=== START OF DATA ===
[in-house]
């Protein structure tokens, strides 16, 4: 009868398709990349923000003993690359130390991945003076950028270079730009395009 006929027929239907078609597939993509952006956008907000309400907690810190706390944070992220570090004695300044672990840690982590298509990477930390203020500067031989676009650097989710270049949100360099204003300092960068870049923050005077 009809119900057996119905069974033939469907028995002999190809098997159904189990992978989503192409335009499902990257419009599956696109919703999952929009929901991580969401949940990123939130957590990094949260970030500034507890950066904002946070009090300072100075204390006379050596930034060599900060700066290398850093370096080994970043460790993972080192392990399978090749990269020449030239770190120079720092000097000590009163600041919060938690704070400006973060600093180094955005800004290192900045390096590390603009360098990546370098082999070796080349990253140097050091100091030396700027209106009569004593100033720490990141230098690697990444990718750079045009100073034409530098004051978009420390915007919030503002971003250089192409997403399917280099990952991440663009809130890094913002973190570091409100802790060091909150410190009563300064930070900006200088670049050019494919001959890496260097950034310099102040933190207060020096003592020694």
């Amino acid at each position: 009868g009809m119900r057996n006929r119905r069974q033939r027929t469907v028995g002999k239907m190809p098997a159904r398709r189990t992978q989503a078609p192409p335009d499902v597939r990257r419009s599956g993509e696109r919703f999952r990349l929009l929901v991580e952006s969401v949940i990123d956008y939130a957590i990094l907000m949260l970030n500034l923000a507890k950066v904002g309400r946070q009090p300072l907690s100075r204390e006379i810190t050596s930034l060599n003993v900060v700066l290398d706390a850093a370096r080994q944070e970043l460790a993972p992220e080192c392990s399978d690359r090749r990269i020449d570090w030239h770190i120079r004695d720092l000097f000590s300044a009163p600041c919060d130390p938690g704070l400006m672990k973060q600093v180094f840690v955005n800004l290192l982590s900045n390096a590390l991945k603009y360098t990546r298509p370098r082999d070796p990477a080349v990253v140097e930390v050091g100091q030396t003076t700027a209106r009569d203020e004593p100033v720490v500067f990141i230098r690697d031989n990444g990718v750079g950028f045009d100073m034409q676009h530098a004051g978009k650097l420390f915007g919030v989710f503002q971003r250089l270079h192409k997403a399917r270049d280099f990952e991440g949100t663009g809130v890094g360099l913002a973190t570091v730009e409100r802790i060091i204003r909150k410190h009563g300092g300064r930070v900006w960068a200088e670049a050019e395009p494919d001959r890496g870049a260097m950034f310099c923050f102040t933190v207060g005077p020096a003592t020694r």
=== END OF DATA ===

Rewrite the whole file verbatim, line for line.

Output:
[in-house]
């Protein structure tokens, strides 16, 4: 009868398709990349923000003993690359130390991945003076950028270079730009395009 006929027929239907078609597939993509952006956008907000309400907690810190706390944070992220570090004695300044672990840690982590298509990477930390203020500067031989676009650097989710270049949100360099204003300092960068870049923050005077 009809119900057996119905069974033939469907028995002999190809098997159904189990992978989503192409335009499902990257419009599956696109919703999952929009929901991580969401949940990123939130957590990094949260970030500034507890950066904002946070009090300072100075204390006379050596930034060599900060700066290398850093370096080994970043460790993972080192392990399978090749990269020449030239770190120079720092000097000590009163600041919060938690704070400006973060600093180094955005800004290192900045390096590390603009360098990546370098082999070796080349990253140097050091100091030396700027209106009569004593100033720490990141230098690697990444990718750079045009100073034409530098004051978009420390915007919030503002971003250089192409997403399917280099990952991440663009809130890094913002973190570091409100802790060091909150410190009563300064930070900006200088670049050019494919001959890496260097950034310099102040933190207060020096003592020694």
């Amino acid at each position: 009868g009809m119900r057996n006929r119905r069974q033939r027929t469907v028995g002999k239907m190809p098997a159904r398709r189990t992978q989503a078609p192409p335009d499902v597939r990257r419009s599956g993509e696109r919703f999952r990349l929009l929901v991580e952006s969401v949940i990123d956008y939130a957590i990094l907000m949260l970030n500034l923000a507890k950066v904002g309400r946070q009090p300072l907690s100075r204390e006379i810190t050596s930034l060599n003993v900060v700066l290398d706390a850093a370096r080994q944070e970043l460790a993972p992220e080192c392990s399978d690359r090749r990269i020449d570090w030239h770190i120079r004695d720092l000097f000590s300044a009163p600041c919060d130390p938690g704070l400006m672990k973060q600093v180094f840690v955005n800004l290192l982590s900045n390096a590390l991945k603009y360098t990546r298509p370098r082999d070796p990477a080349v990253v140097e930390v050091g100091q030396t003076t700027a209106r009569d203020e004593p100033v720490v500067f990141i230098r690697d031989n990444g990718v750079g950028f045009d100073m034409q676009h530098a004051g978009k650097l420390f915007g919030v989710f503002q971003r250089l270079h192409k997403a399917r270049d280099f990952e991440g949100t663009g809130v890094g360099l913002a973190t570091v730009e409100r802790i060091i204003r909150k410190h009563g300092g300064r930070v900006w960068a200088e670049a050019e395009p494919d001959r890496g870049a260097m950034f310099c923050f102040t933190v207060g005077p020096a003592t020694r």